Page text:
The same part of the brain that allows us to step into the shoes of others also helps us restrain ourselves.
You’ve likely seen the video before: a stream of kids, confronted with a single, alluring marshmallow. If they can resist eating it for 15 minutes, they’ll get two. Some do. Others cave almost immediately.
This “Marshmallow Test,” first conducted in the 1960s, perfectly illustrates the ongoing war between impulsivity and self-control. The kids have to tamp down their immediate desires and focus on long-term goals—an ability that correlates with their later health, wealth, and academic success, and that is supposedly controlled by the front part of the brain. But a new study by Alexander Soutschek at the University of Zurich suggests that self-control is also influenced by another brain region—and one that casts this ability in a different light.
His paranoid style paved the road for Trumpism. Now he fears what’s been unleashed.
Glenn Beck looks like the dad in a Disney movie. He’s earnest, geeky, pink, and slightly bulbous. His idea of salty language is bullcrap.
The atmosphere at Beck’s Mercury Studios, outside Dallas, is similarly soothing, provided you ignore the references to genocide and civilizational collapse. In October, when most commentators considered a Donald Trump presidency a remote possibility, I followed audience members onto the set of The Glenn Beck Program, which airs on Beck’s website, theblaze.com. On the way, we passed through a life-size replica of the Oval Office as it might look if inhabited by a President Beck, complete with a portrait of Ronald Reagan and a large Norman Rockwell print of a Boy Scout.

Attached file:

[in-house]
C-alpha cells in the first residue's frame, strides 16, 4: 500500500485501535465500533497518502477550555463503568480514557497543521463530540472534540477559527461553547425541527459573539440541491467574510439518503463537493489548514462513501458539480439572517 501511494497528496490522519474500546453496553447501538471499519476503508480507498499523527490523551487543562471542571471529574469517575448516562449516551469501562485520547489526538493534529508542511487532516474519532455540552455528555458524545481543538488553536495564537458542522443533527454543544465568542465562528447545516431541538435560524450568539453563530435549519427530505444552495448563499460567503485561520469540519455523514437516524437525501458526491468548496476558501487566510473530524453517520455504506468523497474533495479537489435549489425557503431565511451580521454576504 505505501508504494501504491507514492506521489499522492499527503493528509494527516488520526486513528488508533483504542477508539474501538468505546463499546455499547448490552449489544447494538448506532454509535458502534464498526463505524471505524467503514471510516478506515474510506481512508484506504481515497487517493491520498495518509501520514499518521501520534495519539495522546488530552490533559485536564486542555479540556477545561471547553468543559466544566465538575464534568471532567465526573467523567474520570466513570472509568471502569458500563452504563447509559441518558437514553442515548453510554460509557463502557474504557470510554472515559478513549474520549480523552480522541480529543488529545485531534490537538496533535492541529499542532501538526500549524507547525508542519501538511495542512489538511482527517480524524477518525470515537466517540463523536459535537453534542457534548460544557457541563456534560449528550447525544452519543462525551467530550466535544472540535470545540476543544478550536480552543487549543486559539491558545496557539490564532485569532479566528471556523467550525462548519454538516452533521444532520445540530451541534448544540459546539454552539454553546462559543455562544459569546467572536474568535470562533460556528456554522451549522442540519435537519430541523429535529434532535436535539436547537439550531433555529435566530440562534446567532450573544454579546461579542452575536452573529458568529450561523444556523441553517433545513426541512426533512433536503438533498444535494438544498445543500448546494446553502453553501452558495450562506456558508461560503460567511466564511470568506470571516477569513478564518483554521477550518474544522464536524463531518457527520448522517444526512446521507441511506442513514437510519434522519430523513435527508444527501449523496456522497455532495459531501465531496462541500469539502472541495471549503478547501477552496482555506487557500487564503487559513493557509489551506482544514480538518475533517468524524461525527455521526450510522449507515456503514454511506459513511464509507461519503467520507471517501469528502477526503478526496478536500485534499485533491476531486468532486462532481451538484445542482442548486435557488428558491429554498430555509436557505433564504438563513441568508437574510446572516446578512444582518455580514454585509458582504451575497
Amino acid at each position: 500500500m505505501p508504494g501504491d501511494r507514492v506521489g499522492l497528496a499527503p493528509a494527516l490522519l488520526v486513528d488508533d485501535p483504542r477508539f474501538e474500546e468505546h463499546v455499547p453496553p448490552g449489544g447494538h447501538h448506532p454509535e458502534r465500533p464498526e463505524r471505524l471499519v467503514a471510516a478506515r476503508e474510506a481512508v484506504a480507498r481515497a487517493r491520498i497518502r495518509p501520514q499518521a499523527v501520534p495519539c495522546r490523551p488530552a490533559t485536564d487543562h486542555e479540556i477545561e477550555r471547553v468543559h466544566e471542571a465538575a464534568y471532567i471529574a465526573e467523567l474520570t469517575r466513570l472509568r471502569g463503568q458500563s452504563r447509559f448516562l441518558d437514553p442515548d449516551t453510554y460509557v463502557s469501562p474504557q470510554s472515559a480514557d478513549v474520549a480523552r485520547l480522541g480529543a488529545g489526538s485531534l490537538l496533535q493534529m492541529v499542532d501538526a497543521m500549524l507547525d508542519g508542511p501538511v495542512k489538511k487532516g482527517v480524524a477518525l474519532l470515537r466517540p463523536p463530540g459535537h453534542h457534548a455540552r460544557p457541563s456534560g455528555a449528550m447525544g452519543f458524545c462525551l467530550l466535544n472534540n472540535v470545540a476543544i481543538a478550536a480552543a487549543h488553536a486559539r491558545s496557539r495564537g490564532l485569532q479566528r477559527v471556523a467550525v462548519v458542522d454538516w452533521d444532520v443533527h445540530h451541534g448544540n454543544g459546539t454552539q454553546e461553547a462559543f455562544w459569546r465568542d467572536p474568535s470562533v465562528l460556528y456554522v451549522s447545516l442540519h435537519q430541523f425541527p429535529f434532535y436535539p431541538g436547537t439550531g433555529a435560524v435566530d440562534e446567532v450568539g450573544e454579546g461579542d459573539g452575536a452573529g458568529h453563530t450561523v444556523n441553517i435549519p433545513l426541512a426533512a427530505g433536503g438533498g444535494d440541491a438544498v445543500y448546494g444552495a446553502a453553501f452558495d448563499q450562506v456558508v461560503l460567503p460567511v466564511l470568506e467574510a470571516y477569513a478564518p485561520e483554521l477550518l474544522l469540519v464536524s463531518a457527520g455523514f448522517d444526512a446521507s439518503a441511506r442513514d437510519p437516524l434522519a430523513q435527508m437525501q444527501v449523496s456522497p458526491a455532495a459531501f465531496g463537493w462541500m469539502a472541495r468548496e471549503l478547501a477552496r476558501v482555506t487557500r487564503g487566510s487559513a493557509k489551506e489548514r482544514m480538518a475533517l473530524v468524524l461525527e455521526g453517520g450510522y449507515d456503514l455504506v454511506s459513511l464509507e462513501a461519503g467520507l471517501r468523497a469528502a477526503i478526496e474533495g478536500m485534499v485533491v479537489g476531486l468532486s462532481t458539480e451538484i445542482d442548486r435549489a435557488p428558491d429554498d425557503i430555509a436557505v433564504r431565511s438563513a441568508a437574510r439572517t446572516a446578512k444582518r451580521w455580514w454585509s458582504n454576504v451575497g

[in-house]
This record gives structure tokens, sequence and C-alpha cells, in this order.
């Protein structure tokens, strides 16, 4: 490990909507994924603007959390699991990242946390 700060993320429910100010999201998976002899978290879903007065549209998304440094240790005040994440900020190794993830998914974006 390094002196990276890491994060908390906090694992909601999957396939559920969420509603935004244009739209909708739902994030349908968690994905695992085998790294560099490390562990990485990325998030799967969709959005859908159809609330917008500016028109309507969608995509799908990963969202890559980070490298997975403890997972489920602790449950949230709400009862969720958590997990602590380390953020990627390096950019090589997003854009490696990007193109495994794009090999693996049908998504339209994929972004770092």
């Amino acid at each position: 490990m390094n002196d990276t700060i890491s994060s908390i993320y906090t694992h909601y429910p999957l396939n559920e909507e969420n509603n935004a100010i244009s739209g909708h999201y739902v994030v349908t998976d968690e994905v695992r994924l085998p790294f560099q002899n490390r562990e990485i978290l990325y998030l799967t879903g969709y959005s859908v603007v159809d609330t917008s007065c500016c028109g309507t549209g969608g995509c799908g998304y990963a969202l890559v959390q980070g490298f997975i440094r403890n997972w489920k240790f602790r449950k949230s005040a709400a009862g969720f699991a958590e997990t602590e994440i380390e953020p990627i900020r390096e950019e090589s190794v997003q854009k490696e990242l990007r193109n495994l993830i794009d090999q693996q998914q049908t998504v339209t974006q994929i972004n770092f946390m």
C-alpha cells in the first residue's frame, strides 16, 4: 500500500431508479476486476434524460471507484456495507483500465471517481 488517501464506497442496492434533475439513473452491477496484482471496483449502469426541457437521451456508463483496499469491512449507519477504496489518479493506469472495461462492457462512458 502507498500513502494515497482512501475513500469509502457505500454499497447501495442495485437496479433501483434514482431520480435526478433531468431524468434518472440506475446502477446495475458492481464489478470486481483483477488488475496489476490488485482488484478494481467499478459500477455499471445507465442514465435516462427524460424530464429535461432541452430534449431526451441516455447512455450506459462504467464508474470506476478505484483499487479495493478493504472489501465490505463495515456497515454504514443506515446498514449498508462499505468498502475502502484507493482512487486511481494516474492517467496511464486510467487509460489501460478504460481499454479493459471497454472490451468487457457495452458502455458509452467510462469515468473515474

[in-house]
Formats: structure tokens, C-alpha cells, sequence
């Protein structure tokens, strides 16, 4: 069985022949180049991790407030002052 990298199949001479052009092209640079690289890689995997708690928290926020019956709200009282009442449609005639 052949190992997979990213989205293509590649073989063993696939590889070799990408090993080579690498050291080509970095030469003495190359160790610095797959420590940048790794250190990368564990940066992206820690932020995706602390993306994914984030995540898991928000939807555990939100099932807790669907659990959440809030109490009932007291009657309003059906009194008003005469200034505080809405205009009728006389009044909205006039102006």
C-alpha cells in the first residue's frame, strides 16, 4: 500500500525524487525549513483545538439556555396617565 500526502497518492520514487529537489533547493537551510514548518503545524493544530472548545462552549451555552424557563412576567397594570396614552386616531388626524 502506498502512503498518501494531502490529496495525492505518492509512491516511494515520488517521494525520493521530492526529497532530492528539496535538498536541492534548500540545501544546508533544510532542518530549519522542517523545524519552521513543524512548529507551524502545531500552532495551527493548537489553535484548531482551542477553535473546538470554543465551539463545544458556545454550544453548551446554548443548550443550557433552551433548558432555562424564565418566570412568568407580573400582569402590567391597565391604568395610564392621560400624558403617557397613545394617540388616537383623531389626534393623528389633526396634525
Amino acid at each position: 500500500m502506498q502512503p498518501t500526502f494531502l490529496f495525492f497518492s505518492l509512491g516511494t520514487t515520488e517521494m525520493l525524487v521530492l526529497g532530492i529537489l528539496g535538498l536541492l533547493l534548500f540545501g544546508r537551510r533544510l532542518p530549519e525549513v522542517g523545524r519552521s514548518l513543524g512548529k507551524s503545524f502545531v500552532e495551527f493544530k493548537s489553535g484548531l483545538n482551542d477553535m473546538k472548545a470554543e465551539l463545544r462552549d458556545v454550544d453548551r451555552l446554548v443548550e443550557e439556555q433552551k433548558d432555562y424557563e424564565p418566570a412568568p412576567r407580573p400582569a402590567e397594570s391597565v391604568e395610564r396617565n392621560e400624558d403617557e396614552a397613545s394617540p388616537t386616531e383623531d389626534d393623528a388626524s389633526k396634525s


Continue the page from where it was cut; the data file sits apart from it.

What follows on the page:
A professor of cognitive science argues that the world is nothing like the one we experience through our senses.
As we go about our daily lives, we tend to assume that our perceptions—sights, sounds, textures, tastes—are an accurate portrayal of the real world. Sure, when we stop and think about it—or when we find ourselves fooled by a perceptual illusion—we realize with a jolt that what we perceive is never the world directly, but rather our brain’s best guess at what that world is like, a kind of internal simulation of an external reality. Still, we bank on the fact that our simulation is a reasonably decent one. If it wasn’t, wouldn’t evolution have weeded us out by now? The true reality might be forever beyond our reach, but surely our senses give us at least an inkling of what it’s really like.
To many white Trump voters, the problem wasn’t her economic stance, but the larger vision—a multi-ethnic social democracy—that it was a part of.
Perhaps the clearest takeaway from the November election for many liberals is that Hillary Clinton lost because she ignored the working class.
In the days after her shocking loss, Democrats complained that Clinton had no jobs agenda. A widely shared essay in The Nationblamed Clinton's "neoliberalism" for abandoning the voters who swung the election. “I come from the white working class,” Bernie Sanders said on CBS This Morning, “and I am deeply humiliated that the Democratic Party cannot talk to where I came from.”
But here is the troubling reality for civically minded liberals looking to justify their preferred strategies: Hillary Clinton talked about the working class, middle class jobs, and the dignity of work constantly. And she still lost.